DECEMBER 6, 2008
My 3rd Spanish language movie in a row! Lo siento to all of my racist and/or illiterate readers.
Blame (Spanish: La Culpa) is a movie that only works as a horror movie if you TELL people it’s a horror movie. Nothing of the sort happens until the final 5 minutes, and even the minor things that seem taken from a horror movie are explained away almost instantly, lest you begin to think you’re watching a haunted house story or something.
For example, early on we see a door handle jiggle from the other side, as if someone was trying to escape a locked room. Is it a ghost? An imprisoned monster? Nope, it’s the neighbor (the door is shared, hotel-style, with the other side of the duplex), something we learn a few minutes later. The main character has an abortion, and then later her daughter begins carrying around a small box and won’t show anyone what’s inside of it. Could it be the aborted fetus? Nope, it’s a picture of a mother with a baby. Total “could it be...?” screentime? Four minutes. Like Spectre (which is on the other side of the disc), it’s hardly a traditional horror movie, but that is actually what makes it more suspenseful. You know SOMETHING “scary” is going to happen, but the script makes us patiently wait for it, which is unnerving in a way. You could tell someone it’s a drama and they would have no trouble accepting it as such, at least until the very end when someone’s neck is slashed (the only traditionally “horror” moment in the entire movie).
Naturally, this means that the film has received “Worst movie ever” style comments on the IMDuhb, including one guy who says that nothing in the movie is resolved, which is interesting, because everything IS in fact resolved if you pay the fuck attention. I suppose there should be a Saw-style edit montage in which things you just saw are played under voice-over that is telling you something different this time so that it “makes sense”, but since morons would have turned the movie off long before the finale anyway due to the lack of gore and nudity, it would have been fruitless. In the end, you have more proof that if you want a horror film that is intelligent and story/character driven, you have to look outside “the greatest and bestest country God ever gave man”.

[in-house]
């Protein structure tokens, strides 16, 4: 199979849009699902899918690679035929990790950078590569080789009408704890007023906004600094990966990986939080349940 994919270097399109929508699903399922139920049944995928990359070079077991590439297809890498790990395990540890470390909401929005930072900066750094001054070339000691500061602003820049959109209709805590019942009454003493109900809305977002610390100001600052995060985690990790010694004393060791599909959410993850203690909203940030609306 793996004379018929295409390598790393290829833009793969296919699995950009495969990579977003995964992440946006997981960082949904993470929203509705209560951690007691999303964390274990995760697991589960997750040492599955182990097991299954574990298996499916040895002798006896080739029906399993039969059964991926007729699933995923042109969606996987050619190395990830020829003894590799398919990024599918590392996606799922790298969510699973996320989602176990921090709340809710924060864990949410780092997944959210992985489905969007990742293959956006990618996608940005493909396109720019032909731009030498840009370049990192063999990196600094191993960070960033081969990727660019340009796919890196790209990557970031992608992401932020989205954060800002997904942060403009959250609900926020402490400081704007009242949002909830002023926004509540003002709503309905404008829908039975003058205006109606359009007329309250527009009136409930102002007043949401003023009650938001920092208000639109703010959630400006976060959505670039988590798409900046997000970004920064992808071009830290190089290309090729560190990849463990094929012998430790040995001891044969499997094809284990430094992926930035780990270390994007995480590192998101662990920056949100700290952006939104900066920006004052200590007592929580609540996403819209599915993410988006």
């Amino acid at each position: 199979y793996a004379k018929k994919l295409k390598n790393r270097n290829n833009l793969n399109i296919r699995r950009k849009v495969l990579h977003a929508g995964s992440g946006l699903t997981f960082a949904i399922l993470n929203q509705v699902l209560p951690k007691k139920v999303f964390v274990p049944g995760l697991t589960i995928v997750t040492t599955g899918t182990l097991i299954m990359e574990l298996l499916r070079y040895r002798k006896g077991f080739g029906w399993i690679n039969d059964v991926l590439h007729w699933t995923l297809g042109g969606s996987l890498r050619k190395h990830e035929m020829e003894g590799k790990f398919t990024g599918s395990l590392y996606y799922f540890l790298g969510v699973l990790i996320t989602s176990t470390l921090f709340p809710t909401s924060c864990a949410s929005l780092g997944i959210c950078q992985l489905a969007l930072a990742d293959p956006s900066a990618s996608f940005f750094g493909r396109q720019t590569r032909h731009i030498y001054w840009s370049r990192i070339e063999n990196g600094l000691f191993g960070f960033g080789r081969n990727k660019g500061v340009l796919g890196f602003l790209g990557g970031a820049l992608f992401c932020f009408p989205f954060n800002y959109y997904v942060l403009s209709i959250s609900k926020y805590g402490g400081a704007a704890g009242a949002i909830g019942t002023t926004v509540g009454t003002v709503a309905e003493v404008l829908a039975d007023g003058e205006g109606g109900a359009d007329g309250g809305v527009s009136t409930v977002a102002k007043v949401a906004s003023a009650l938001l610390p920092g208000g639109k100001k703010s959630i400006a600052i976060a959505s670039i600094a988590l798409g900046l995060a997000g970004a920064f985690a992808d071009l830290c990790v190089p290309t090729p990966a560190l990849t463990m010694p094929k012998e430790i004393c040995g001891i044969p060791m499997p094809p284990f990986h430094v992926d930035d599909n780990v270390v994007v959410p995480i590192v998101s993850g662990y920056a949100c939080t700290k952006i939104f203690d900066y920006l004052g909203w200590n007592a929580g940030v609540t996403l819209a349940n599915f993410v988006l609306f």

This is also the 3rd film in the past week that has dealt with abortion, which is not a very common topic in horror movies (or so I thought). Like Re-Cycle, there are some truly “ew” worthy “what happens to the unborn fetus” ideas going on here, so those of you who are disturbed by the concept should steer clear. I’m pro-choice (it’s MY body, dammit!), and even though both of these films seem to suggest the filmmakers feel the opposite way, I never felt I was being preached to, nor do they make it seem like pro-choicers are villainous in any way (note the genre tag before you argue that point with this particular movie). Which is good; while I am a staunch supporter of using a horror film to tackle a particular issue, it should never be construed as “propaganda, but with gore!”. Best to address a topic, but stay more or less neutral when it comes to choosing a side. Well, for this particular topic anyway. Others it’s OK to be a bit biased; I’m not really interested in hearing Hitler’s side in a Nazi zombie movie.
Like Spectre, the only extra is a brief making of in which people’s faces are blurred out for some reason. You won’t learn much beyond the fact that director Narciso Ibáñez Serrador likes cigars and that the Spanish for casting is “casting”, but since the movie is only 70 minutes long, you might as well turn the making of on for the additional 15 it offers, get your money’s worth.
What say you?